How To Use Dairy Produce: Part 2 – Cheese
About The Basic Preparation Of Foodstuffs: Dairy Products.
HARD AND SOFT CHEESES
Cheese is manufactured from milk which has been naturally or artificially soured. The first method is achieved by standing the milk in a warm place and allowing natural, beneficial bacteria to convert the milk’s natural sugars into lactic acid. The second method is effected by adding an enzyme, usually rennet.
Colouring and salt are usually put in too. The whey is then drained off and the curds are pressed into moulds where they are kept until ripened or cured. Some cheeses are subjected to pressure; soft cheeses are not. Curds are ripened or cured by a variety of means. The method, the quality of the milk, the breed of cow, sheep or other animal and the quality of its pasture and the type of bacteria all govern the end result.
Some local conditions are unique and those areas produce cheeses that are not successfully reproduced elsewhere: for example Gruyere and Camembert, although factories do try. They even have some success, as most of the world’s Cheddar cheese now comes from the USA and Canada.
The constituents of cheese are typically: 33% fat, 33% protein and 33% water with salt, colouring, sugar etc making up the other 1%. These proportions vary from area to area as some producers use full-cream milk, others skimmed-milk and yet others add extra cream. Some add some extra sugar, although most do not. All cheeses have a high calcium content and can be considered as ‘concentrated milk’ and stored as such.
Many people say that cheese should not be kept in a fridge and while storing in water, as for milk, is not a viable option, a cool larder is certainly ideal. Try the traditional method of hanging it up in cheesecloth in a cool, airy place. If the weather is hot, moisten the muslin cloth with water to which a little vinegar has been added.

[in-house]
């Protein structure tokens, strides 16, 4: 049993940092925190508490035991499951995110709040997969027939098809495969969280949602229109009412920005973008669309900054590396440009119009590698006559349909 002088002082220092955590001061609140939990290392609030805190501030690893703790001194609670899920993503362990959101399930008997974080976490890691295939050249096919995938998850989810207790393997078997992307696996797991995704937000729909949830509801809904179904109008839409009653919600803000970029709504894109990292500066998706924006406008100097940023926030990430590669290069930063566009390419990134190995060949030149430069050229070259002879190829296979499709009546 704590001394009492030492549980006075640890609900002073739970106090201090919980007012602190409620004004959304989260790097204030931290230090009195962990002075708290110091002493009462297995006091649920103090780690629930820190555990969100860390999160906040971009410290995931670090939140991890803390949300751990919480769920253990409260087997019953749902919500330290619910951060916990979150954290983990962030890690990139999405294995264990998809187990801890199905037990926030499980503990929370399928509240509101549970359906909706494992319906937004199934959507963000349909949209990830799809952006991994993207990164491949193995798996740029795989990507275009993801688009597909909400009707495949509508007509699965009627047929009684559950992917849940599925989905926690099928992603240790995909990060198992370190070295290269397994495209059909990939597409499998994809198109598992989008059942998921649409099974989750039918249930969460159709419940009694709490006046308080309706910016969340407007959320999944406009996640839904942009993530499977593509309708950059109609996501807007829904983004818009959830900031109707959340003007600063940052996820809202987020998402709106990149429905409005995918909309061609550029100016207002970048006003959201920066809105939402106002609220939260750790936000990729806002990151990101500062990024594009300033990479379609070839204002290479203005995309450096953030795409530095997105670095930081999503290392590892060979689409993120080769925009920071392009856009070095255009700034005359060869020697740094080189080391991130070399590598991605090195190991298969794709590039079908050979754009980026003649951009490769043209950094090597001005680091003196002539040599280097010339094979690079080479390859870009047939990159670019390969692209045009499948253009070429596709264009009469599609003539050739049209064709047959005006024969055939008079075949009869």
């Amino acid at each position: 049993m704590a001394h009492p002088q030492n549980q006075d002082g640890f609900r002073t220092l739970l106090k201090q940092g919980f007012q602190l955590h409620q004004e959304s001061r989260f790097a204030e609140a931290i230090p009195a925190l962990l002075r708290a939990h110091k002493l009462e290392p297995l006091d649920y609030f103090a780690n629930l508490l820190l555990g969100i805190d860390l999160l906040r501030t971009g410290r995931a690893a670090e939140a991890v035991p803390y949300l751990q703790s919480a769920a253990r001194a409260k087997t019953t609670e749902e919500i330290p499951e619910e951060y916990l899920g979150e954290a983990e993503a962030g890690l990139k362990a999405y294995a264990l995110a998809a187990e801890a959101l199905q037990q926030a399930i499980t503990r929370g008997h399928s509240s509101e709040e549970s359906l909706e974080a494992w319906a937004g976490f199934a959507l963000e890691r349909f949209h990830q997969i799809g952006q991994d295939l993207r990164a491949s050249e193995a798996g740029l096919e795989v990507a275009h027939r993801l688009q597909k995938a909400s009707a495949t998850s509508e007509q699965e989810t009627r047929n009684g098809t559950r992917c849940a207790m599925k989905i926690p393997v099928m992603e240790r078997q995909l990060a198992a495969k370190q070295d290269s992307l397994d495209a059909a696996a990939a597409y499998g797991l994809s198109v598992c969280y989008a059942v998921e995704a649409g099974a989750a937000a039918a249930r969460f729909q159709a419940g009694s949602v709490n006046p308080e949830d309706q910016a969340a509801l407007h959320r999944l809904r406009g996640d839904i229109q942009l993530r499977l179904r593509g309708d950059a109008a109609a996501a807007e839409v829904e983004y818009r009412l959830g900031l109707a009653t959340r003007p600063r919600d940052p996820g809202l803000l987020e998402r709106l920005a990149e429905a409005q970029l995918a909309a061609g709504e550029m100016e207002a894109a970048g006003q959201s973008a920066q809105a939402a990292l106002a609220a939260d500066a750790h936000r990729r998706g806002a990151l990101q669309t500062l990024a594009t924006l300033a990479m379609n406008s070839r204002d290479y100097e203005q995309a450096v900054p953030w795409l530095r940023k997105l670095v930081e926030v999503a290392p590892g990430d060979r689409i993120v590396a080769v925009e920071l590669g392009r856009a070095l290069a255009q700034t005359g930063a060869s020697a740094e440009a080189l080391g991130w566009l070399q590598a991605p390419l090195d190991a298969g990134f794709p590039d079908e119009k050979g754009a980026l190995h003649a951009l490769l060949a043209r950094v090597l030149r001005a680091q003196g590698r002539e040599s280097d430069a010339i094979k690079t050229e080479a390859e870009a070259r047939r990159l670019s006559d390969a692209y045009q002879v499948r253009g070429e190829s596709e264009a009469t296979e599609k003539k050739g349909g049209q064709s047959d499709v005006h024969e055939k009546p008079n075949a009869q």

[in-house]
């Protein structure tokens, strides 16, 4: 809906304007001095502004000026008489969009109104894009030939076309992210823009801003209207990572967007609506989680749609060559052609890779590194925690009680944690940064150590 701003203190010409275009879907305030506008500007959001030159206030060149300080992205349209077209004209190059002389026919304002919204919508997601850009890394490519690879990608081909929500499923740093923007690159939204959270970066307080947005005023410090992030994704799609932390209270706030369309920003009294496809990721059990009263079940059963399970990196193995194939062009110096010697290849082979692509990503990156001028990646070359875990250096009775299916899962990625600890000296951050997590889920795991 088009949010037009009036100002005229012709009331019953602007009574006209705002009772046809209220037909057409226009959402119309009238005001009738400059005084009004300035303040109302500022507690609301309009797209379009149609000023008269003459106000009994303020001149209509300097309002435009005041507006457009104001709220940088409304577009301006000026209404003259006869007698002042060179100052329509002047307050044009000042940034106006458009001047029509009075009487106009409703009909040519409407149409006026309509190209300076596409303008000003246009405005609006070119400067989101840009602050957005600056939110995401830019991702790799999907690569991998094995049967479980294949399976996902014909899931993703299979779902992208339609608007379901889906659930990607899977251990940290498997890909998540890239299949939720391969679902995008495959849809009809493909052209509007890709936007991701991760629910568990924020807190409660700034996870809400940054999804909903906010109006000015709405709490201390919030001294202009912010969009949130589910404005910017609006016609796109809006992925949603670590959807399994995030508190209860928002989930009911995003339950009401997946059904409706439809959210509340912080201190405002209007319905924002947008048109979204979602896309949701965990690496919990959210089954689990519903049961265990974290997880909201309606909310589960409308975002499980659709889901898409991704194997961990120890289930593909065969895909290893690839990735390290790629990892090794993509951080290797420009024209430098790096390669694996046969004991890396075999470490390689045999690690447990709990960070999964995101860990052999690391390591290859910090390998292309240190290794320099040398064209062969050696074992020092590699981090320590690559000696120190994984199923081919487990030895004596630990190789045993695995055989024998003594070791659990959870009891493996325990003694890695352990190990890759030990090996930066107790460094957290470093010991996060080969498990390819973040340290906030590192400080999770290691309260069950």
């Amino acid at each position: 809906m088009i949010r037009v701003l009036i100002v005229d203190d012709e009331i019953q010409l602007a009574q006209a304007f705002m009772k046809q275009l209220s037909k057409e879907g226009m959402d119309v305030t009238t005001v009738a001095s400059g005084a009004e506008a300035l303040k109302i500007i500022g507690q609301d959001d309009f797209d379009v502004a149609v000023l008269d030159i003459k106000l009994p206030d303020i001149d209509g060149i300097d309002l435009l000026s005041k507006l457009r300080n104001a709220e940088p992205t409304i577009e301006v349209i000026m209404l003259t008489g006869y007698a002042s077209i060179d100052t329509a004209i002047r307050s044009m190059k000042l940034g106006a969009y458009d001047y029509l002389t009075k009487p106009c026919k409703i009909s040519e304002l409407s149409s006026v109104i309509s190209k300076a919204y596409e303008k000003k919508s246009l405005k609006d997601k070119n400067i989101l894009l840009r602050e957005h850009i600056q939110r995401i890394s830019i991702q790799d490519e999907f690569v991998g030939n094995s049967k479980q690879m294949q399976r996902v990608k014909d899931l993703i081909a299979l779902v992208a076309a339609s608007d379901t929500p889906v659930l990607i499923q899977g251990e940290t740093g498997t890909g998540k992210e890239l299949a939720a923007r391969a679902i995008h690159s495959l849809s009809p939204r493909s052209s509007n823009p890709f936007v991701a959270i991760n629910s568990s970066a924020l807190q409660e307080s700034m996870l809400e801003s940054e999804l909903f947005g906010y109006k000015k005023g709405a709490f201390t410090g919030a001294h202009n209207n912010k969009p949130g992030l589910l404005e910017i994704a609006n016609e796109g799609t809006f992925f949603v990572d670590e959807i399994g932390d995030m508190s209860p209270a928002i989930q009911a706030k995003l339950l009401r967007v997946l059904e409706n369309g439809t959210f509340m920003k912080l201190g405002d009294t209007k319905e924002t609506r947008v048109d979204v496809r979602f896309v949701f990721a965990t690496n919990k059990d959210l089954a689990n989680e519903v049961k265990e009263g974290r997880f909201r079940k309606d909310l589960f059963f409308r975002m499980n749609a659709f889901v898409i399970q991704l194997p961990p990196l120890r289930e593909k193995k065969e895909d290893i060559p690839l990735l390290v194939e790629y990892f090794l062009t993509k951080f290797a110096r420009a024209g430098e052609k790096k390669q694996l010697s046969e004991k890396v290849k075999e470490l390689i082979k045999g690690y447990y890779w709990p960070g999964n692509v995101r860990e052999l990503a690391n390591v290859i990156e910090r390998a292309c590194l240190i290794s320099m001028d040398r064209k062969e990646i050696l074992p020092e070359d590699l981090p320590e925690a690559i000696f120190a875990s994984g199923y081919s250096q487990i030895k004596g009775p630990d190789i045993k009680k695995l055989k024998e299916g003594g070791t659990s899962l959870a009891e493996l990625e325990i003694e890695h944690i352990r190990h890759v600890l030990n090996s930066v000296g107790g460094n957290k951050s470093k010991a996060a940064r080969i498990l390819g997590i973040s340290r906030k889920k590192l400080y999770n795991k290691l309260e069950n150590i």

Cheese is often served in Europe with a salad or/and bread and is often dished up after or instead of the sweet. Hard cheese can be difficult for children to digest and grating it first will make it more palatable to them. Once grated the cheese can be sprinkled on vegetable or fish soups or sauces; added to egg, pasta, rice and oatmeal dishes; put on baked potatoes or pastry; toasted on bread or put in salads and sandwiches.
How To Cook Cheese: A not well known fact is that a lot of people find cooked cheese practically indigestible and the reason lies in its make-up. This is why: cooked starch can be digested by the saliva in the mouth, but other foods must pass to the stomach or intestines for this process to be completed. They are, however, broken up in the mouth. Digestion of protein begins in the stomach and is completed in the small intestine, while fat is not rendered soluble until it reaches the small intestine.
Cheese has a high fat and protein mixture, but when melted, the fat frequently covers the protein and prevents the digestive juices reaching it in the stomach. Therefore, its digestion is delayed until the fat has been absorbed in the intestines. Cheese can be made more digestible by:
1] Combining it with some starchy food, because the starch will absorb the fat, not allowing it to cover the protein.
2] Adding seasoning – Cayenne Pepper or mustard will irritate the intestinal lining, causing the release of extra digestive juices.
3] Cooking briskly. This has the effect of preventing the protein from becoming tough and stringy and therefore, harder to digest. You could also add the cheese late to sauces.
4] Adding alkali: so, large pinch of Bicarbonate of Soda per 75g (3 ozs) will help neutralize the fatty acids and make the proteins more easily digestible.